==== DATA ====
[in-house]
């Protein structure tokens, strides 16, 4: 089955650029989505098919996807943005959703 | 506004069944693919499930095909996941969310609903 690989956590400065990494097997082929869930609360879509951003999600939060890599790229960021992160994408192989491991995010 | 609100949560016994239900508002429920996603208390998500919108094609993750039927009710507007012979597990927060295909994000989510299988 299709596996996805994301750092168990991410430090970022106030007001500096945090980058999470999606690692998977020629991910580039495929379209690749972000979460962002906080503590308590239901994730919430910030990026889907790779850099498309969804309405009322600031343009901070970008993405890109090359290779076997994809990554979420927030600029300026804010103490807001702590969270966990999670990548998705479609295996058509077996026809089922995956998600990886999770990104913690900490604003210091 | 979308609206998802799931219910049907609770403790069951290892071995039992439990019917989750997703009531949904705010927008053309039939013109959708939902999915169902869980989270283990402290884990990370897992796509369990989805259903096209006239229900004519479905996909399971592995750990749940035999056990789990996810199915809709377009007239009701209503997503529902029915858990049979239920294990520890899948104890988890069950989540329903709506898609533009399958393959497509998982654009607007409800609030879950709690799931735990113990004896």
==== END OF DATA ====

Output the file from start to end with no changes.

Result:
[in-house]
């Protein structure tokens, strides 16, 4: 089955650029989505098919996807943005959703 | 506004069944693919499930095909996941969310609903 690989956590400065990494097997082929869930609360879509951003999600939060890599790229960021992160994408192989491991995010 | 609100949560016994239900508002429920996603208390998500919108094609993750039927009710507007012979597990927060295909994000989510299988 299709596996996805994301750092168990991410430090970022106030007001500096945090980058999470999606690692998977020629991910580039495929379209690749972000979460962002906080503590308590239901994730919430910030990026889907790779850099498309969804309405009322600031343009901070970008993405890109090359290779076997994809990554979420927030600029300026804010103490807001702590969270966990999670990548998705479609295996058509077996026809089922995956998600990886999770990104913690900490604003210091 | 979308609206998802799931219910049907609770403790069951290892071995039992439990019917989750997703009531949904705010927008053309039939013109959708939902999915169902869980989270283990402290884990990370897992796509369990989805259903096209006239229900004519479905996909399971592995750990749940035999056990789990996810199915809709377009007239009701209503997503529902029915858990049979239920294990520890899948104890988890069950989540329903709506898609533009399958393959497509998982654009607007409800609030879950709690799931735990113990004896």